Guest Post: Assessing the Relationship Between Parliament and Anticorruption Agencies

Today’s guest post is from Franklin De Vrieze, a Senior Governance Advisor for the Westminster Foundation for Democracy (WFD), a UK public body that works with parliaments, political parties, and civil society groups to promote fairer, more transparent, and more accountable democratic political systems.

In many countries, especially developing or transition countries, an independent anticorruption agency (ACA) is an important part of the country’s national anticorruption strategy. Today, there are more than 100 ACAs around the world, and though there are many different types of ACAs—some have only preventive and policy coordination roles—many ACAs have law enforcement powers (investigation and/or prosecution). To be effective in carrying out these law enforcement responsibilities, particularly when dealing with high-level corruption, ACAs must be sufficiently independent and sufficiently powerful. At the same time, though, the interest in autonomy may sometimes be in tension with other interests. For one thing, an ACA needs to maintain constructive working relations with state bodies dealing with corruption, including courts and the police. For another, accountability is also important. Any entity with law enforcement powers might wield those powers abusively, and in extreme cases, one must worry about the politicization of ACAs

What is the appropriate role of the parliament in addressing these challenges? Somewhat surprisingly, relatively little has been written on this topic. Relatively few ACAs report directly to parliament, probably due to understandable concerns regarding the need for independence from politicians who might themselves be the target of anticorruption investigations. Yet some have argued that for ACAs to be effective, they must be overseen, at least to some degree, by multiple external bodies, including parliament. More generally, in a democracy parliament will often bear ultimate responsibility for establishing measures that guarantee ACA independence but that also provide for sufficient ACA accountability.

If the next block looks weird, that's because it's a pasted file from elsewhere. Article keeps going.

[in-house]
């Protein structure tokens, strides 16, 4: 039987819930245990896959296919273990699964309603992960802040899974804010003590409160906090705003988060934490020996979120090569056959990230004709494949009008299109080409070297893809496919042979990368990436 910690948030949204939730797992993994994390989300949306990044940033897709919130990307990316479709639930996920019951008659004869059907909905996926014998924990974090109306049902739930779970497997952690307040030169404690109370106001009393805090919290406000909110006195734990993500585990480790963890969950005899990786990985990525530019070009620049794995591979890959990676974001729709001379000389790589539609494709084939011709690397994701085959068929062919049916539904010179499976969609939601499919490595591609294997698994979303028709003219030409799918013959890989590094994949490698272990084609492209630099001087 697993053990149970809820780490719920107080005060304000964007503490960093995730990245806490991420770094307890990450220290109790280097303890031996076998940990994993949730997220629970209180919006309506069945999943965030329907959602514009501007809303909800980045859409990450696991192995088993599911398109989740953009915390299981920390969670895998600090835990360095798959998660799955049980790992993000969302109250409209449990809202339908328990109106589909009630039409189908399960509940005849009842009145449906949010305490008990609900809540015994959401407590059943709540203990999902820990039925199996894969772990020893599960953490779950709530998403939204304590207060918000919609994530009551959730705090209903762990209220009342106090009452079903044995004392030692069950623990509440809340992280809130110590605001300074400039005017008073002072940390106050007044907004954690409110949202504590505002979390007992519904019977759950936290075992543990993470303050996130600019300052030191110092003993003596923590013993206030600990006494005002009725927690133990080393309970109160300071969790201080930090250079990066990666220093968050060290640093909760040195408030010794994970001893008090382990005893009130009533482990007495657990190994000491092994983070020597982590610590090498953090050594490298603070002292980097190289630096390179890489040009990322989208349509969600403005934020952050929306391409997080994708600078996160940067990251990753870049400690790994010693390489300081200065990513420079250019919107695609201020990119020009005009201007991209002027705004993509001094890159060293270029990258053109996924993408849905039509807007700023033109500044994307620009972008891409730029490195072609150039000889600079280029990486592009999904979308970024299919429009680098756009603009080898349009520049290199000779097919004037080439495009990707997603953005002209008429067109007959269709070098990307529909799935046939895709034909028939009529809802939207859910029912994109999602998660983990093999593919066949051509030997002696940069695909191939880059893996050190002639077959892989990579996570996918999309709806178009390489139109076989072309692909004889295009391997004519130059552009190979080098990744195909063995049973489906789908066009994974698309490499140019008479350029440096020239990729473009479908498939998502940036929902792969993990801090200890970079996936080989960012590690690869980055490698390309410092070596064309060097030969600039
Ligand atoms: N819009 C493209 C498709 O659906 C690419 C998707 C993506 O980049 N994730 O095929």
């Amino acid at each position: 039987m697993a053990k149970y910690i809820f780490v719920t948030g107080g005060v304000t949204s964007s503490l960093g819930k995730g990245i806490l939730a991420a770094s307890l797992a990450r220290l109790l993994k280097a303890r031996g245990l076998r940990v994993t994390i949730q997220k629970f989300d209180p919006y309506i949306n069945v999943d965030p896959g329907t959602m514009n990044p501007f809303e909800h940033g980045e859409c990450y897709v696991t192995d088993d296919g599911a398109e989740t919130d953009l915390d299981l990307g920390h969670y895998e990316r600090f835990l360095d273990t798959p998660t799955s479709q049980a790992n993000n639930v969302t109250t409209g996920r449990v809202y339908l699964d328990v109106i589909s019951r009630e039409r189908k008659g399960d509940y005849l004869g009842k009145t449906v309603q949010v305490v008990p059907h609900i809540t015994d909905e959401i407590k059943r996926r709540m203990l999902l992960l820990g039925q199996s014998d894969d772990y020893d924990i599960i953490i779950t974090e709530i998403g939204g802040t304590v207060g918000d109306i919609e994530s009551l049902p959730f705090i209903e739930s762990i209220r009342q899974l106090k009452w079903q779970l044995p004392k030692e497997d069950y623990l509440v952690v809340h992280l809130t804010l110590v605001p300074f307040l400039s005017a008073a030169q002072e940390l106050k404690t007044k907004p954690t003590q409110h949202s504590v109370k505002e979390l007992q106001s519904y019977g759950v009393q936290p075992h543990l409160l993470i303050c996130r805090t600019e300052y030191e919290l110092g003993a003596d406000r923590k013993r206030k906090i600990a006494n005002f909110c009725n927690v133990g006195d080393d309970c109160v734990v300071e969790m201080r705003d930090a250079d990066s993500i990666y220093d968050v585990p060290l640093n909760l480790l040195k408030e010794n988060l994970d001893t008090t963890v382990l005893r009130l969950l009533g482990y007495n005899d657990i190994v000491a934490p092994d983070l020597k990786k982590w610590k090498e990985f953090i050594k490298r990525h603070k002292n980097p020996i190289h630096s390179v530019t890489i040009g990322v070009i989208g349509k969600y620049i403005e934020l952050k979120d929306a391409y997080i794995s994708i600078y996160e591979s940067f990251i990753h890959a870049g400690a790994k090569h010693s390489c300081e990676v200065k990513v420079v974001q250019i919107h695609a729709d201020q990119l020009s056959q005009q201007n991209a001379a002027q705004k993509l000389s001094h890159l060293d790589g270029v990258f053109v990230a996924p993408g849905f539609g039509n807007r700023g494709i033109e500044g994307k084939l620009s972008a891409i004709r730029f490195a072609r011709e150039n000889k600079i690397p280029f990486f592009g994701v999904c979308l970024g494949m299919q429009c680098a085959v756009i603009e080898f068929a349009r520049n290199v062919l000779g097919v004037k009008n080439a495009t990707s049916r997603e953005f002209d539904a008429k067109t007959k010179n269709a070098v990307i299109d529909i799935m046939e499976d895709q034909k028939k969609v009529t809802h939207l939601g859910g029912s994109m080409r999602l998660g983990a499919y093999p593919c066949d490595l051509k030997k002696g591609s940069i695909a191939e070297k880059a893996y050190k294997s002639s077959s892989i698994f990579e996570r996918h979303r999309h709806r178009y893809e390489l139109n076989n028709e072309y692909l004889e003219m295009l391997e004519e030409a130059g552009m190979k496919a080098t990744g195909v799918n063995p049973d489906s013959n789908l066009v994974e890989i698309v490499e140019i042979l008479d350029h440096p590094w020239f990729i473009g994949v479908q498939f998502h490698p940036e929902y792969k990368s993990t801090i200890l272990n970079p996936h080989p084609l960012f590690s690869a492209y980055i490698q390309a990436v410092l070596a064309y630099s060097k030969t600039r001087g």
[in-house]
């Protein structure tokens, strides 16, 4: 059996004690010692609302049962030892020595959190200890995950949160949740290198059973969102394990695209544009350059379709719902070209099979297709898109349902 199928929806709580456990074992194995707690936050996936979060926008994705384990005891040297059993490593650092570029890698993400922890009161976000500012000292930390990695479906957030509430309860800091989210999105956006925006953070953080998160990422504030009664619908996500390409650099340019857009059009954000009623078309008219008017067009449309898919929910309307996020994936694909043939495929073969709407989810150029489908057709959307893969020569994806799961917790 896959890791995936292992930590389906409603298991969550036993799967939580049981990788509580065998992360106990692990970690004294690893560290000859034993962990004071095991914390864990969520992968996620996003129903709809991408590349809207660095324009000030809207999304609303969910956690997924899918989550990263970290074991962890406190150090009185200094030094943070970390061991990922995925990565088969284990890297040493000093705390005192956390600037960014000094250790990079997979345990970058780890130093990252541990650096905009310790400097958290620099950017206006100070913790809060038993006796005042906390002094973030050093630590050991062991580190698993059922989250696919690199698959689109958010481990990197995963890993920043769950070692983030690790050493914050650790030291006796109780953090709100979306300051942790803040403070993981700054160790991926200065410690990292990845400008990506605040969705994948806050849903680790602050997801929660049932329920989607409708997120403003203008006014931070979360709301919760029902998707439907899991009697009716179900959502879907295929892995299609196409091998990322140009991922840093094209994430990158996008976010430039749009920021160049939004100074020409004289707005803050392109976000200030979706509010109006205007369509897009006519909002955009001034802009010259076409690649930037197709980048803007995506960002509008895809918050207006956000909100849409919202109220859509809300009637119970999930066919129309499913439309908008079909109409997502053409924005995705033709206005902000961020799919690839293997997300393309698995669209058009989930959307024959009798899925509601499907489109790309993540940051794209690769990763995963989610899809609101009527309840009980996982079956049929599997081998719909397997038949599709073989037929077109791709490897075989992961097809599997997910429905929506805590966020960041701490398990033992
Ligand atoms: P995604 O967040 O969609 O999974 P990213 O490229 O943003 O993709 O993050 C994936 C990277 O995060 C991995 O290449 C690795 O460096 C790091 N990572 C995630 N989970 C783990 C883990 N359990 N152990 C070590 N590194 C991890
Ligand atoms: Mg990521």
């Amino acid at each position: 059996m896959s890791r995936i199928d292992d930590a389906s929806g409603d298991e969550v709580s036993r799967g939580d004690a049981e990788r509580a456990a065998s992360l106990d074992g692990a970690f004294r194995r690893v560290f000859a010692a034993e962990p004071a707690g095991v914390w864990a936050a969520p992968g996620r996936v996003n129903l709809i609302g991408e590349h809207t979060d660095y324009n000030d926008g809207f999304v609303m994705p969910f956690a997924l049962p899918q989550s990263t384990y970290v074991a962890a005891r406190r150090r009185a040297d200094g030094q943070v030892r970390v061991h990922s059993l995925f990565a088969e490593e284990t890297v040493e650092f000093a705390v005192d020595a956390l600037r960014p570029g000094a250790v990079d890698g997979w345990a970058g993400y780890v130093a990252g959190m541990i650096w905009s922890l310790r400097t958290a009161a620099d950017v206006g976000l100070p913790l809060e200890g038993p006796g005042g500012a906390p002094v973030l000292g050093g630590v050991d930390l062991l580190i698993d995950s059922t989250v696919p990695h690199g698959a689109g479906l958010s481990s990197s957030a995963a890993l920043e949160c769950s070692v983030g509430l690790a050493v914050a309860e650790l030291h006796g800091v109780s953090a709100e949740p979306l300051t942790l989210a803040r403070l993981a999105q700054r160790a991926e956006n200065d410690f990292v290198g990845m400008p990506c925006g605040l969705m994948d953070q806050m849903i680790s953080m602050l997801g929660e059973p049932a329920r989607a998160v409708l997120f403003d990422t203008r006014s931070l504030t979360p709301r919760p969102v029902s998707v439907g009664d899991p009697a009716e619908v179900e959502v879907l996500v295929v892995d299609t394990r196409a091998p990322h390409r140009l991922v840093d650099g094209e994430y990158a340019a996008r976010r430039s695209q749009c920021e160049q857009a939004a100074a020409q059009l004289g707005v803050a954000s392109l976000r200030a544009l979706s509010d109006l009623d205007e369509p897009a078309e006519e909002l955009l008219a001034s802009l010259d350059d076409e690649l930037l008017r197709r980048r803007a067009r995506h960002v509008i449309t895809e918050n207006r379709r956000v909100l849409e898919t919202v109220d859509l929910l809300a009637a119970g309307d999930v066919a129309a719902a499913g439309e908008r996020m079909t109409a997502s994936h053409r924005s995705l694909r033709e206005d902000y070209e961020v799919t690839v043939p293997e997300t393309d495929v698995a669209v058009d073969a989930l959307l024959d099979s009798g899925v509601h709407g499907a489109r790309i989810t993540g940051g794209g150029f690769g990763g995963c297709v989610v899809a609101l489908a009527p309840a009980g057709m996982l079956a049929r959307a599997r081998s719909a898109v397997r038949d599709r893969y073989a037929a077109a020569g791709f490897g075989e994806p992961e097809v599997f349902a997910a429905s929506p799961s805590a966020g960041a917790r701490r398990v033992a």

In order to assist researchers and the democracy assistance community in optimizing parliament’s relationship to an ACA, the Westminster Foundation for Democracy (WFD) has recently published a research paper on parliament and independent oversight institutions (including ACAs), together with a companion assessment framework for the analysis of the relationship between parliaments and independent institutions. The assessment framework, which is rooted in existing international and comparative standards such as the Jakarta Statement on Principles for Anti-Corruption Agencies, focuses on four main aspects of parliament’s relationship with the ACA: Continue reading

A Global Stocktaking on This First International Right to Know Day

GAB is pleased to welcome this guest post by the Centre for Law and Democracy:

Today marks the first of what will be an annual recognition and celebration of citizens’ right to access information held by their governments.  Making September 28 International Day for Universal Access to Information will, as the UNESCO resolution establishing it explains, help make governments and citizens alike aware that an “open and transparent government is a fundamental component of a democratic and developed state,” that all natural and legal persons have a “right to seek, access and receive information from public bodies and private bodies performing a public function,” and that it is “the duty of the state to prove such information.”

For the past five years the Centre for Law and Democracy and Access Info Europe have been tracking nations’ efforts in fulfilling this duty, and we are pleased to note that substantial progress has been made.  There are now 112 countries with some form of right to information or freedom of information legislation on the books with six nations enacting a new law this year alone.  Not all RTI laws meet the minimum criteria for granting citizens the right to information, and even those laws that do are not always enforced effectively.  To keep watch over developments, our two organizations annually produce an RTI Rating reporting legal changes and assessing their compliance with international norms.  This year’s report has a number of surprising findings.    Continue reading